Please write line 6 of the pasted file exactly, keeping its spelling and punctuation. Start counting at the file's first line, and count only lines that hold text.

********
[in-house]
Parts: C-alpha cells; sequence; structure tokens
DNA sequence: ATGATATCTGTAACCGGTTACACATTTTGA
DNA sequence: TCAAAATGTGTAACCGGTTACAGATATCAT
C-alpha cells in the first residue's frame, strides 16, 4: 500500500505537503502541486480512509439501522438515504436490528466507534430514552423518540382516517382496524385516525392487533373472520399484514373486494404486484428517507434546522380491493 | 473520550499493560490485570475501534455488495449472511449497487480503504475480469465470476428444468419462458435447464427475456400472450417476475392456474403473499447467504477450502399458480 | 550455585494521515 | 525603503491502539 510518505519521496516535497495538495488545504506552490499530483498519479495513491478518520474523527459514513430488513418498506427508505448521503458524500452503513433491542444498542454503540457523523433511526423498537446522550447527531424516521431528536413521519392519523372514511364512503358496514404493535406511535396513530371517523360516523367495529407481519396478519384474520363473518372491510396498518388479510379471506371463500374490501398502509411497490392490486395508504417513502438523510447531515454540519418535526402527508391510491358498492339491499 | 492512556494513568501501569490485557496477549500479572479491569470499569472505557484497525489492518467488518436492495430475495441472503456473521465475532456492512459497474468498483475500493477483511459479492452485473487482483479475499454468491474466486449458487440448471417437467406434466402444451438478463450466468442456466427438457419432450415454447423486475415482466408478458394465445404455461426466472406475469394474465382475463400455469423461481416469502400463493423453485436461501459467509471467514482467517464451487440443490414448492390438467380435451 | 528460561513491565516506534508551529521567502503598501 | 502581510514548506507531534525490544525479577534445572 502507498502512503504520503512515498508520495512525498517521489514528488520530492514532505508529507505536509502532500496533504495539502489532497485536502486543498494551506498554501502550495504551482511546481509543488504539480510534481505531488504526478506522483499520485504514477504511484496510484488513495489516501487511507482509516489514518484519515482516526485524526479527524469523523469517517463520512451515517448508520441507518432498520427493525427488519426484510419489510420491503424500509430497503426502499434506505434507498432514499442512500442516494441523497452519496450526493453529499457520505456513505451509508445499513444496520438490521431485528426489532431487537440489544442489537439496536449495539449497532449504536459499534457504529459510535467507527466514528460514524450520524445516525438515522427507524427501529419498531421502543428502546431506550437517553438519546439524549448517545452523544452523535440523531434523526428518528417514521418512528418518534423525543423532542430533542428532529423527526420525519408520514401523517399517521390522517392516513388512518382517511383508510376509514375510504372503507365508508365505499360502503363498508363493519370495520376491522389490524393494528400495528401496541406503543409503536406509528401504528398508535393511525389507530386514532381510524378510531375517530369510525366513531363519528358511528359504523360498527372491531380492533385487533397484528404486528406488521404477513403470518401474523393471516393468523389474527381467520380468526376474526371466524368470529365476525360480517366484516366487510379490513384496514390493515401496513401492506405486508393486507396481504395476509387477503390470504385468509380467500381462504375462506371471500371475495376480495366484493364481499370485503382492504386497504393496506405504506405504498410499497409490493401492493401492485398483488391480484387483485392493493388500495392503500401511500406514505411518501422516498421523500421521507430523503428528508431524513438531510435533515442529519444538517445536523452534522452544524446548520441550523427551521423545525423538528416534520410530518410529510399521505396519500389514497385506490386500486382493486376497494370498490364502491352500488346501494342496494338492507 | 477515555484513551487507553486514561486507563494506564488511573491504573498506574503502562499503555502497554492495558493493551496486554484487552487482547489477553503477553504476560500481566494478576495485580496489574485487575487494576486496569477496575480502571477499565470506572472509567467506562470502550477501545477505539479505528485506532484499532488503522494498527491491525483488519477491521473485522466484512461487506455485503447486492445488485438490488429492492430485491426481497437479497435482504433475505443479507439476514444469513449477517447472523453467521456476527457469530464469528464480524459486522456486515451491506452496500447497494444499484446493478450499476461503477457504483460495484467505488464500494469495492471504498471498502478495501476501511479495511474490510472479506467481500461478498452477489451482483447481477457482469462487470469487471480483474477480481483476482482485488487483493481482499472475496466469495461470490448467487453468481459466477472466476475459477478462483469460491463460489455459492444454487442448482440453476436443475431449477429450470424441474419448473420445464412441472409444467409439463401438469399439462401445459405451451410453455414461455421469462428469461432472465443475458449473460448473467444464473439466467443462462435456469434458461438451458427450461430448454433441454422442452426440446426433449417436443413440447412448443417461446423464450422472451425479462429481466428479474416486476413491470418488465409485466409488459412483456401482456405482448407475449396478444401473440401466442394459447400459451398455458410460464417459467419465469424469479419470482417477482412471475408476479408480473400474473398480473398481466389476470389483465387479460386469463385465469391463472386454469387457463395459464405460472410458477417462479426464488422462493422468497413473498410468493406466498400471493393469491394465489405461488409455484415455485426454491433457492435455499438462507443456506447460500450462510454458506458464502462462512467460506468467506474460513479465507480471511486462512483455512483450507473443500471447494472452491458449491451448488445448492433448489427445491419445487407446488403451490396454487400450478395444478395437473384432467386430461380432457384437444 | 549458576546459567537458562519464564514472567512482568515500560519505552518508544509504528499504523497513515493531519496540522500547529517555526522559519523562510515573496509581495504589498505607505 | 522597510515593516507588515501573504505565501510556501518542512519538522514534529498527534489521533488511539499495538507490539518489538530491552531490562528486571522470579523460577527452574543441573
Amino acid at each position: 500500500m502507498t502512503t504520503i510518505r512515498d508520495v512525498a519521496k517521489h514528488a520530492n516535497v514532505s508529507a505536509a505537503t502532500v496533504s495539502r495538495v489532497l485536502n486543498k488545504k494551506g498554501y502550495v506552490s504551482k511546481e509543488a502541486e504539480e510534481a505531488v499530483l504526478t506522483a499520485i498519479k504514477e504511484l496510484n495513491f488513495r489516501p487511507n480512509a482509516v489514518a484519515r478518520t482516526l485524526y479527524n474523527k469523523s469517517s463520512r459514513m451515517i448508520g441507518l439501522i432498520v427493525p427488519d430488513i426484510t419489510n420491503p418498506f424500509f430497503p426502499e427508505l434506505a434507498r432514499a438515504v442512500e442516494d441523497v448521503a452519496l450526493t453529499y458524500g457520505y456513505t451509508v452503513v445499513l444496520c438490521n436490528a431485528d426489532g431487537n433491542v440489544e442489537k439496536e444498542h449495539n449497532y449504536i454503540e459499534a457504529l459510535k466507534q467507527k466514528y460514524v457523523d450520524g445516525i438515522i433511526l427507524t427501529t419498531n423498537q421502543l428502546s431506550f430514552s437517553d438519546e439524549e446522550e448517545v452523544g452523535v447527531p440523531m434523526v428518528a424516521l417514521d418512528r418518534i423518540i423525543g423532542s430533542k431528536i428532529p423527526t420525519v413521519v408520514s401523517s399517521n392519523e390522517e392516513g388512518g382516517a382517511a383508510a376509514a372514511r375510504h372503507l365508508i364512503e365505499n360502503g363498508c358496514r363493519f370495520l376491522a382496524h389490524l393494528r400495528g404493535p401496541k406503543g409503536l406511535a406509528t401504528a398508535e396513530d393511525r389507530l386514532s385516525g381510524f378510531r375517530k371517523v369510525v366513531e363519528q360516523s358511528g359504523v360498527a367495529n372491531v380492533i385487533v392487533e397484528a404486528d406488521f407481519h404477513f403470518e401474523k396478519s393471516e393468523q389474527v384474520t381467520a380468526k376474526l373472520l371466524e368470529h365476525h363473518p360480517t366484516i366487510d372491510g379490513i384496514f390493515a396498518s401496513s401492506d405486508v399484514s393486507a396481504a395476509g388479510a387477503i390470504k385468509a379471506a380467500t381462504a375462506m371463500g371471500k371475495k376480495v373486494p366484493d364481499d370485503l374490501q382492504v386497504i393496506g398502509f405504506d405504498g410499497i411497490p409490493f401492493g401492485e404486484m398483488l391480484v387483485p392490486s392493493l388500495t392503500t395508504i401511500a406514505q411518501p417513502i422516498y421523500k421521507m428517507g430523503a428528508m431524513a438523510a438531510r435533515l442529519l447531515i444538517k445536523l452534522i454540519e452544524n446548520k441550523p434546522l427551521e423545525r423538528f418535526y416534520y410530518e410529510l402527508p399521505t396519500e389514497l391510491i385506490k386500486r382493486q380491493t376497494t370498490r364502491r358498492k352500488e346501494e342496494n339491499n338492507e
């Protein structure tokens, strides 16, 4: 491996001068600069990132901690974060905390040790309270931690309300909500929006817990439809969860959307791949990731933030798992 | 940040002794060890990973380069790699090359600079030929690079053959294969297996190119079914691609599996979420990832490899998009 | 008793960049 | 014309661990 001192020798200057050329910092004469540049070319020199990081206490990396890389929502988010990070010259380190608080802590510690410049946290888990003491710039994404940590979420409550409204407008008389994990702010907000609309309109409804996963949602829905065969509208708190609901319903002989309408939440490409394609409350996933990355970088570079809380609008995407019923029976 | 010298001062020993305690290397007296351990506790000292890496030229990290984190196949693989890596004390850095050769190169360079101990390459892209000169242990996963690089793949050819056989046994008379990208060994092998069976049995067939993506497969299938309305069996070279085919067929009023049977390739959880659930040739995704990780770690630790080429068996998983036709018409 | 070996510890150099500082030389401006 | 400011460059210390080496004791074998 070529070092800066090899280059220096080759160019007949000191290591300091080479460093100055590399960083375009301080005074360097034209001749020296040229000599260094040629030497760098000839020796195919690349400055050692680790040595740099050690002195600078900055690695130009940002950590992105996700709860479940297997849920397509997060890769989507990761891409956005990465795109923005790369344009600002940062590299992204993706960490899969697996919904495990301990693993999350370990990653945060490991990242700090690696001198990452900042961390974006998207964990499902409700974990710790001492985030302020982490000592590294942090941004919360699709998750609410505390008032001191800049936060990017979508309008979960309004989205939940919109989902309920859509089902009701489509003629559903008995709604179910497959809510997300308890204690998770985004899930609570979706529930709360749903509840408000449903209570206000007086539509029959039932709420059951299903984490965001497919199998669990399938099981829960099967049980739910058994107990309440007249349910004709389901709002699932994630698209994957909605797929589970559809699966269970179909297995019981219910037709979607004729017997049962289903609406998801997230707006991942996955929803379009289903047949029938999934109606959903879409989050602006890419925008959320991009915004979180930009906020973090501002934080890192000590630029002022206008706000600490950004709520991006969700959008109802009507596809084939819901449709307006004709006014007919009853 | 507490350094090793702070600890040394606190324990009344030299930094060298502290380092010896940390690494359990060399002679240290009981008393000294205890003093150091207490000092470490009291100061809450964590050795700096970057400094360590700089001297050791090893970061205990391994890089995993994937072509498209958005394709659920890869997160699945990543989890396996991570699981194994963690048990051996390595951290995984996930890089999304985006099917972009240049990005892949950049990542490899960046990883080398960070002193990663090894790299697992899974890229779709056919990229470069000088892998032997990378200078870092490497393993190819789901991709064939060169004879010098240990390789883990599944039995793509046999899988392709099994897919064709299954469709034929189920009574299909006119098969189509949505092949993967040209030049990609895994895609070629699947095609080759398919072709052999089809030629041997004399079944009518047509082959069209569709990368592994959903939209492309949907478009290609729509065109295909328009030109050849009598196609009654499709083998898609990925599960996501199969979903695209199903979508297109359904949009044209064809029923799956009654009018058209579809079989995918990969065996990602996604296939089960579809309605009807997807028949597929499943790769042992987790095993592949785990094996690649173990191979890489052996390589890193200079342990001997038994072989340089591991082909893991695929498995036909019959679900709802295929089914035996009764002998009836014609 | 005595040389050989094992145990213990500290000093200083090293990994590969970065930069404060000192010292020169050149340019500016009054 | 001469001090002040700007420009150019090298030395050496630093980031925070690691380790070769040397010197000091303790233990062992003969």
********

Amino acid at each position: 500500500m502507498t502512503t504520503i510518505r512515498d508520495v512525498a519521496k517521489h514528488a520530492n516535497v514532505s508529507a505536509a505537503t502532500v496533504s495539502r495538495v489532497l485536502n486543498k488545504k494551506g498554501y502550495v506552490s504551482k511546481e509543488a502541486e504539480e510534481a505531488v499530483l504526478t506522483a499520485i498519479k504514477e504511484l496510484n495513491f488513495r489516501p487511507n480512509a482509516v489514518a484519515r478518520t482516526l485524526y479527524n474523527k469523523s469517517s463520512r459514513m451515517i448508520g441507518l439501522i432498520v427493525p427488519d430488513i426484510t419489510n420491503p418498506f424500509f430497503p426502499e427508505l434506505a434507498r432514499a438515504v442512500e442516494d441523497v448521503a452519496l450526493t453529499y458524500g457520505y456513505t451509508v452503513v445499513l444496520c438490521n436490528a431485528d426489532g431487537n433491542v440489544e442489537k439496536e444498542h449495539n449497532y449504536i454503540e459499534a457504529l459510535k466507534q467507527k466514528y460514524v457523523d450520524g445516525i438515522i433511526l427507524t427501529t419498531n423498537q421502543l428502546s431506550f430514552s437517553d438519546e439524549e446522550e448517545v452523544g452523535v447527531p440523531m434523526v428518528a424516521l417514521d418512528r418518534i423518540i423525543g423532542s430533542k431528536i428532529p423527526t420525519v413521519v408520514s401523517s399517521n392519523e390522517e392516513g388512518g382516517a382517511a383508510a376509514a372514511r375510504h372503507l365508508i364512503e365505499n360502503g363498508c358496514r363493519f370495520l376491522a382496524h389490524l393494528r400495528g404493535p401496541k406503543g409503536l406511535a406509528t401504528a398508535e396513530d393511525r389507530l386514532s385516525g381510524f378510531r375517530k371517523v369510525v366513531e363519528q360516523s358511528g359504523v360498527a367495529n372491531v380492533i385487533v392487533e397484528a404486528d406488521f407481519h404477513f403470518e401474523k396478519s393471516e393468523q389474527v384474520t381467520a380468526k376474526l373472520l371466524e368470529h365476525h363473518p360480517t366484516i366487510d372491510g379490513i384496514f390493515a396498518s401496513s401492506d405486508v399484514s393486507a396481504a395476509g388479510a387477503i390470504k385468509a379471506a380467500t381462504a375462506m371463500g371471500k371475495k376480495v373486494p366484493d364481499d370485503l374490501q382492504v386497504i393496506g398502509f405504506d405504498g410499497i411497490p409490493f401492493g401492485e404486484m398483488l391480484v387483485p392490486s392493493l388500495t392503500t395508504i401511500a406514505q411518501p417513502i422516498y421523500k421521507m428517507g430523503a428528508m431524513a438523510a438531510r435533515l442529519l447531515i444538517k445536523l452534522i454540519e452544524n446548520k441550523p434546522l427551521e423545525r423538528f418535526y416534520y410530518e410529510l402527508p399521505t396519500e389514497l391510491i385506490k386500486r382493486q380491493t376497494t370498490r364502491r358498492k352500488e346501494e342496494n339491499n338492507e